Gelaterias are all over Rome. One might argue that there are more gelaterias in Rome than there are Starbucks in an American city. However, there is no monopoly over gelato brands in Rome. So how does one decide which gelateria to try?
Some basic advice I’ve heard is to not eat the gelato that looks perfectly fluffy like a cloud. Do not eat gelato that is brightly (artificially) colored. Do not eat gelato at a place with mostly English signs. This all seems like a bunch of advice for a foreigner like me who is simply wanting to try as many gelato combinations possible. Where do the locals go then?
Ciampini in Piazza di San Lorenzo is one gelateria that is frequented by local professionals in Rome. These businessmen and women do not need anything flashy. They are simply here on siesta to enjoy a nice treat. If they are lucky, they have time to sit in front under an umbrella and enjoy catered service. Ciampini also sells sandwiches, cappuccinos, alcoholic drinks, and tobacco products. Most, although, simply stand outside together, chatting while trying to not let their gelato melt.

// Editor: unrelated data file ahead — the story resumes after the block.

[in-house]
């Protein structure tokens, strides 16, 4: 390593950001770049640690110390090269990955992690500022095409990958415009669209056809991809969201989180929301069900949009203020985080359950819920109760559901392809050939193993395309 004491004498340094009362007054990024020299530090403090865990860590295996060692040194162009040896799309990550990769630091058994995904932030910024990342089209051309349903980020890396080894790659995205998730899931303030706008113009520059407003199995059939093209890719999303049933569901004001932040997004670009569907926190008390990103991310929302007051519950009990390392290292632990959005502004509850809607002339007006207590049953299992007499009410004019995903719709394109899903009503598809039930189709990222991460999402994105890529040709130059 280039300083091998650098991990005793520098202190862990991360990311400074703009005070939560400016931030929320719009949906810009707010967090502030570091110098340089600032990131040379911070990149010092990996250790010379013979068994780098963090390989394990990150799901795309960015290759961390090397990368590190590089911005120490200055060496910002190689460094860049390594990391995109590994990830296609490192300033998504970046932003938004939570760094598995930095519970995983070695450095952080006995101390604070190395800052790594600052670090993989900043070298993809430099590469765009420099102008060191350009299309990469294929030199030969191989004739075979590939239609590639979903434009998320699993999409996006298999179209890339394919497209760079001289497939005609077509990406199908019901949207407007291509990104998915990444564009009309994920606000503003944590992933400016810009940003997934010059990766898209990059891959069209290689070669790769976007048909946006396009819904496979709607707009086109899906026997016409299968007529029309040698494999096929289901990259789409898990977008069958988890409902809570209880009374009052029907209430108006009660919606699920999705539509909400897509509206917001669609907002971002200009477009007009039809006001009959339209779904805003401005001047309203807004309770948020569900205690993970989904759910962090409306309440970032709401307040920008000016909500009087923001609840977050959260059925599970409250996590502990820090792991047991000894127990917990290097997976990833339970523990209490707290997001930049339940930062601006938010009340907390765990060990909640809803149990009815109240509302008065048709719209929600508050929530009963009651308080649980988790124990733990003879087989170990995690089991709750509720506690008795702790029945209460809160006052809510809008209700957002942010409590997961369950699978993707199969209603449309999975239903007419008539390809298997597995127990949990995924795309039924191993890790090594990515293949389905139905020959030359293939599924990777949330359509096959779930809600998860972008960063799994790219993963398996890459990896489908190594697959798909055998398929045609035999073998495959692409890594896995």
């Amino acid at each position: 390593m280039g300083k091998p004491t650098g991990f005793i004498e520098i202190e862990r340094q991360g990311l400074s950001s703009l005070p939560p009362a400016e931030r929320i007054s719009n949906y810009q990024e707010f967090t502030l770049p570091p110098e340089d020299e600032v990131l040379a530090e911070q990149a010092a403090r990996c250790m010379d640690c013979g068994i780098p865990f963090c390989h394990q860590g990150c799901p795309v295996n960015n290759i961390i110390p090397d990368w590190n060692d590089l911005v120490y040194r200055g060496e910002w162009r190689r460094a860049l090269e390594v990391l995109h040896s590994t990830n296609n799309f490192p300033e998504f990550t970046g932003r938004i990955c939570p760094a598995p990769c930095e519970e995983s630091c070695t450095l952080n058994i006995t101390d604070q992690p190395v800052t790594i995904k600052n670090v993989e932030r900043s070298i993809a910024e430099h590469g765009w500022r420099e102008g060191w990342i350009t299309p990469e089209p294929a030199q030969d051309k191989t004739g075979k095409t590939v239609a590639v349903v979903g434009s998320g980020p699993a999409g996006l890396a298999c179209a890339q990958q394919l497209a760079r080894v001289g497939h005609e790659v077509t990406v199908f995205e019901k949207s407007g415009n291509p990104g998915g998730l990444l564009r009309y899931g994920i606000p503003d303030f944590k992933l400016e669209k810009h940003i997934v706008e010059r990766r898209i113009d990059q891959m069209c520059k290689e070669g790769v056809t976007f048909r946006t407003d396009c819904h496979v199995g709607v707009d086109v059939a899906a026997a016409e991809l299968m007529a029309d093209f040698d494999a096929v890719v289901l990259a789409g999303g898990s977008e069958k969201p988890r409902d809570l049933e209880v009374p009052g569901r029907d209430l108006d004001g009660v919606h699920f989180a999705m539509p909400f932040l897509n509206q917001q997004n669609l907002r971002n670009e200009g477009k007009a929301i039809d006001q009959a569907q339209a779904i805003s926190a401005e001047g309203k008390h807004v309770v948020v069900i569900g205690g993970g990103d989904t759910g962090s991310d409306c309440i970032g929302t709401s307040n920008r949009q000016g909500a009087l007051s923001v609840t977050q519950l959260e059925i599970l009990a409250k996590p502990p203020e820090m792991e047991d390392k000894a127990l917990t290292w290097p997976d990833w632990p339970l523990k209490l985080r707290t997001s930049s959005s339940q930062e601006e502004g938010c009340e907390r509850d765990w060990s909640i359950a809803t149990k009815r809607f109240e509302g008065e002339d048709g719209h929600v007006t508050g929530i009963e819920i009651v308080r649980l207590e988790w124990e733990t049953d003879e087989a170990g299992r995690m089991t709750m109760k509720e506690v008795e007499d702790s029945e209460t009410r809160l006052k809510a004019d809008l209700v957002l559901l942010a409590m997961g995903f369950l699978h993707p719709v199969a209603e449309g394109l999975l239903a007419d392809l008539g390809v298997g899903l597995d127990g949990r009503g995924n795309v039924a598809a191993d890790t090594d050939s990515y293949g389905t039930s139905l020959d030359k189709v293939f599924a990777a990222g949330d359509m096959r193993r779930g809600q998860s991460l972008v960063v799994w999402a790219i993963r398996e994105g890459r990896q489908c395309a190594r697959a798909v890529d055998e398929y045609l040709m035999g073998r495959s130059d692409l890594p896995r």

Eating gelato in Rome isn’t like taking the kids out for ice cream in America. The professionals that are Ciampini’s main customers are dressed in suits and dresses. They don’t have their phones in their hands, multitasking while pretending to talk. They are actually engaged in lively conversation. If they have a free hand, they are waving it in the air to emphasize their very important point.
Not even the slowest eater can let their gelato last more than a few minutes, so these gelato breaks are short. No matter how big the group, they all cheek kiss before returning to their workplace, satisfied from their siesta gelato. Where do you think they work in this shopping district?